Northboro Machine Tools Corporation

18 Pages Posted: 21 Oct 2008

See all articles by Robert F. Bruner

Robert F. Bruner

University of Virginia - Darden School of Business

Casey Opitz

University of Virginia - Darden School of Business

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In mid-1992, Christine Olsen, the chief financial officer (CFO) of this large CAD/CAM equipment manufacturer, must decide on the magnitude of the firm's dividend payout. A subsidiary question is whether the firm should embark on a campaign of corporate-image advertising and change its corporate name to reflect its new outlook. The case serves as an omnibus review of the many practical aspects of the dividend decision, including (1) signaling effects, (2) clientele effects, and (3) finance and investment implications of increasing dividend payout.




Does it matter whether we pay a high or low dividend—or no dividend at all? To whom? And why? Our board is hearing some conflicting claims about dividend policy. I need to resolve this and recommend a dividend decision to the board for the third quarter of 1992.

With these words, Christine Olsen, the chief financial officer of Northboro Machine Tools Corporation, explained that she had become the judge in a debate over dividend policy within the company. After years of traditionally strong earnings and predictable dividend growth, the company faltered in the late 1980s. In response, management implemented two extensive restructuring programs, both of which were accompanied by net losses. For three years in a row, dividends exceeded earnings. Then, in 1990, dividends decreased to a level below earnings. Despite extraordinary losses in 1991, the board of directors declared a small dividend. For the first two quarters of 1992, the board declared no dividend. But in a special letter to shareholders the board committed itself to resuming the dividend as early as possible—ideally, in 1992. In the summer of 1992, Olsen had to recommend to the board a dividend policy for implementation in the quarter ending September 30.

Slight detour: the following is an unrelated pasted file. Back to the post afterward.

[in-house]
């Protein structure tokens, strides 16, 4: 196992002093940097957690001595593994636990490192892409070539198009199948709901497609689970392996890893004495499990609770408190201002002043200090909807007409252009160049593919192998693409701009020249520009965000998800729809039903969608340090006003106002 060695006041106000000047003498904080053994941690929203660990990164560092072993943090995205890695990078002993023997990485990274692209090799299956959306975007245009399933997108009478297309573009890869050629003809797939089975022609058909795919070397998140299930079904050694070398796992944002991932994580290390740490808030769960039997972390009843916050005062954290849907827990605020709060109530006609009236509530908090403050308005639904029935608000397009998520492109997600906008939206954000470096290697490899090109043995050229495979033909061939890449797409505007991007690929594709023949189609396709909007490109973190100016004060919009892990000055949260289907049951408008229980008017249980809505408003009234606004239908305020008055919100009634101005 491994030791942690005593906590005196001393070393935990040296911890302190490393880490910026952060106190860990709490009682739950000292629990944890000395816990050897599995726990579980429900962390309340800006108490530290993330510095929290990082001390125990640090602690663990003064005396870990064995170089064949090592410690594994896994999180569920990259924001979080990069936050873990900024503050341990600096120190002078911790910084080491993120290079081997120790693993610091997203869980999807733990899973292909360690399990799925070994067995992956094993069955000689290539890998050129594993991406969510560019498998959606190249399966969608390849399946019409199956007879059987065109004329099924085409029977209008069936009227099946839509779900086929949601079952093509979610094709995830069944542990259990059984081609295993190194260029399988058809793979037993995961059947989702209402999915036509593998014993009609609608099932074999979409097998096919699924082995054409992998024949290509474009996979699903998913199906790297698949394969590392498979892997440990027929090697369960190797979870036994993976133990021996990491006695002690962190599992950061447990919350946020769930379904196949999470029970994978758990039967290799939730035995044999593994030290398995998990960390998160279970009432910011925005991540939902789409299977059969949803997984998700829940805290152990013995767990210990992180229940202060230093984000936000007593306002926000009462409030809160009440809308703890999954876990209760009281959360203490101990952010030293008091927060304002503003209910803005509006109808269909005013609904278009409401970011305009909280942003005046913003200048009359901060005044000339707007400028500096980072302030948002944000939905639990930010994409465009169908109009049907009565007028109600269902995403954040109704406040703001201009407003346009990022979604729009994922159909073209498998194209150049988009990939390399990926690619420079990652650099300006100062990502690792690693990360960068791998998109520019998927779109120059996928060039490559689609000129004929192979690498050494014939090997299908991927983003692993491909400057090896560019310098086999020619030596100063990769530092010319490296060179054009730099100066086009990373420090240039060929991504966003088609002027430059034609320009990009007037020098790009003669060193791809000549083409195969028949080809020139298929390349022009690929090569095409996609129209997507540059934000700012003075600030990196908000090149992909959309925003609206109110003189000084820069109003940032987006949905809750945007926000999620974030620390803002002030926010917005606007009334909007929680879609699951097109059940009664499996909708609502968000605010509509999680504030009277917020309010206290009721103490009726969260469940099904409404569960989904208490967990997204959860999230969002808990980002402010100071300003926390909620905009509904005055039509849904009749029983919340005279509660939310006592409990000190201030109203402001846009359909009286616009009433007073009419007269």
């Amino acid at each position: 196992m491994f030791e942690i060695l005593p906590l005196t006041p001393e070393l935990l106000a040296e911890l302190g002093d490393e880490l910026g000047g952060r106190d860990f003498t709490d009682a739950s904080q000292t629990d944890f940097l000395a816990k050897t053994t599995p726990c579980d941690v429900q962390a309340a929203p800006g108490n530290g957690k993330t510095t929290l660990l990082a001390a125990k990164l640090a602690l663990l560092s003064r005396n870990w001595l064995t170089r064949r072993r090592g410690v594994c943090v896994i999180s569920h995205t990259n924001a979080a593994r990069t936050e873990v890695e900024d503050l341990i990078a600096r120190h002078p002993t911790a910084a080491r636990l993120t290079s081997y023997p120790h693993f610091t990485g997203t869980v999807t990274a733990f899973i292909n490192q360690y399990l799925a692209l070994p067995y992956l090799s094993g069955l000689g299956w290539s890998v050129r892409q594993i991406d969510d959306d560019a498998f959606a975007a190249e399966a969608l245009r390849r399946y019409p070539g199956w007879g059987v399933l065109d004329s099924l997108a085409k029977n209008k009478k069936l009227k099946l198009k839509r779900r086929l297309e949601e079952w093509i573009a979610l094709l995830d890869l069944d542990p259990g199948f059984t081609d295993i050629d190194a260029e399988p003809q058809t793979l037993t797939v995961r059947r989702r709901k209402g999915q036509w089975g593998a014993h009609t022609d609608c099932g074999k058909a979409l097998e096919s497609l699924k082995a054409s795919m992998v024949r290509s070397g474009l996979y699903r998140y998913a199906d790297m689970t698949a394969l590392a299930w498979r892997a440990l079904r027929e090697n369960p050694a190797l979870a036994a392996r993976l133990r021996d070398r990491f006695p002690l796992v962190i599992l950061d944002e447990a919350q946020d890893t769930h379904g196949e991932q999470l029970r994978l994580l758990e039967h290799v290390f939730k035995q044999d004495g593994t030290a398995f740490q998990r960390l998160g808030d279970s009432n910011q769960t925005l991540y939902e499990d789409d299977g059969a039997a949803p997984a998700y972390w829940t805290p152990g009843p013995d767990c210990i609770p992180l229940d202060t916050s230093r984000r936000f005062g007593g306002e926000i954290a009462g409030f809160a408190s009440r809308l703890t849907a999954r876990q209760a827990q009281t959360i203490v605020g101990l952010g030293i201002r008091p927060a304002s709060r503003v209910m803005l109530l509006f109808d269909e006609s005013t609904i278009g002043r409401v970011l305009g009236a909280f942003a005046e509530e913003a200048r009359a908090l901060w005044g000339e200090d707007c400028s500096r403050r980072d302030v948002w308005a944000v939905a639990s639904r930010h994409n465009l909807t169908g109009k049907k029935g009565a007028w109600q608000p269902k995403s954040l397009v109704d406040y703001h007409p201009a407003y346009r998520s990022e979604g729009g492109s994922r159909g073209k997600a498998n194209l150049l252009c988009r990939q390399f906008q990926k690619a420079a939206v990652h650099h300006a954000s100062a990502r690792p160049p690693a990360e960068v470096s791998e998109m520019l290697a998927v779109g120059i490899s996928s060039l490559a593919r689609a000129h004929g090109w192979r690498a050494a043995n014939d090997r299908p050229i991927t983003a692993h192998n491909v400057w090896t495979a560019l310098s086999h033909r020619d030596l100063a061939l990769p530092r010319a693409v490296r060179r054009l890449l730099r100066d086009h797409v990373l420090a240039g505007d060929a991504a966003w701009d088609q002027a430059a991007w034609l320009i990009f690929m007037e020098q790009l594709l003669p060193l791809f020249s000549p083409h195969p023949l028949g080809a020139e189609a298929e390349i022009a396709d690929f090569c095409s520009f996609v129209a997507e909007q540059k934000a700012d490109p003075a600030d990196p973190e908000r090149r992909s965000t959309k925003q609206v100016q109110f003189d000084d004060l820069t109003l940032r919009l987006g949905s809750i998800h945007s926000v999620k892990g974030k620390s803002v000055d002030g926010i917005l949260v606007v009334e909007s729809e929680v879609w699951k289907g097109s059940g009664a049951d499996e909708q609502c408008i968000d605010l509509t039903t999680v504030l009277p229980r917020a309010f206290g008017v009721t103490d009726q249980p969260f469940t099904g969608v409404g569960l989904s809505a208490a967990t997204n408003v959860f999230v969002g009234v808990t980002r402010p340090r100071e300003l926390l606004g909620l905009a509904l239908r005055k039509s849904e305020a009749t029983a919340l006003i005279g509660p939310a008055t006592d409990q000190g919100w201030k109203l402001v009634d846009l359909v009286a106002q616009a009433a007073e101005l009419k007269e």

As a related matter, senior management was considering embarking on a campaign of corporate image advertising, along with changing the name of the corporation to “Northboro Advanced Systems International, Inc.” Management felt that this would help improve the perception of the company in the investment community. Olsen needed to recommend action to the board on this proposal.

Overall, management's view was that Northboro was a resurgent company that demonstrated great potential for growth and profitability. The restructurings had revitalized the company's operating divisions, and a new product promised to make its predecessors' and competitors' products obsolete. Many within the company viewed 1992 as the dawning of a new era that, in spite of the company's recent performance, would turn Northboro into a growth stock. The company had no Moody's or Standard & Poor's rating because it had no bonds outstanding, but Value Line rated it an “A” company.

. . .

Keywords: Equity, debt policy, dividend policy, valuation, diverse protagonist, gender (female protagonist)

Suggested Citation

Bruner, Robert F. and Opitz, Casey, Northboro Machine Tools Corporation. Available at SSRN: or

Robert F. Bruner (Contact Author)

University of Virginia - Darden School of Business ( email )

P.O. Box 6550
Charlottesville, VA 22906-6550
United States
434-924-3823 (Phone)
434-924-0714 (Fax)


Casey Opitz

University of Virginia - Darden School of Business

P.O. Box 6550
Charlottesville, VA 22906-6550
United States

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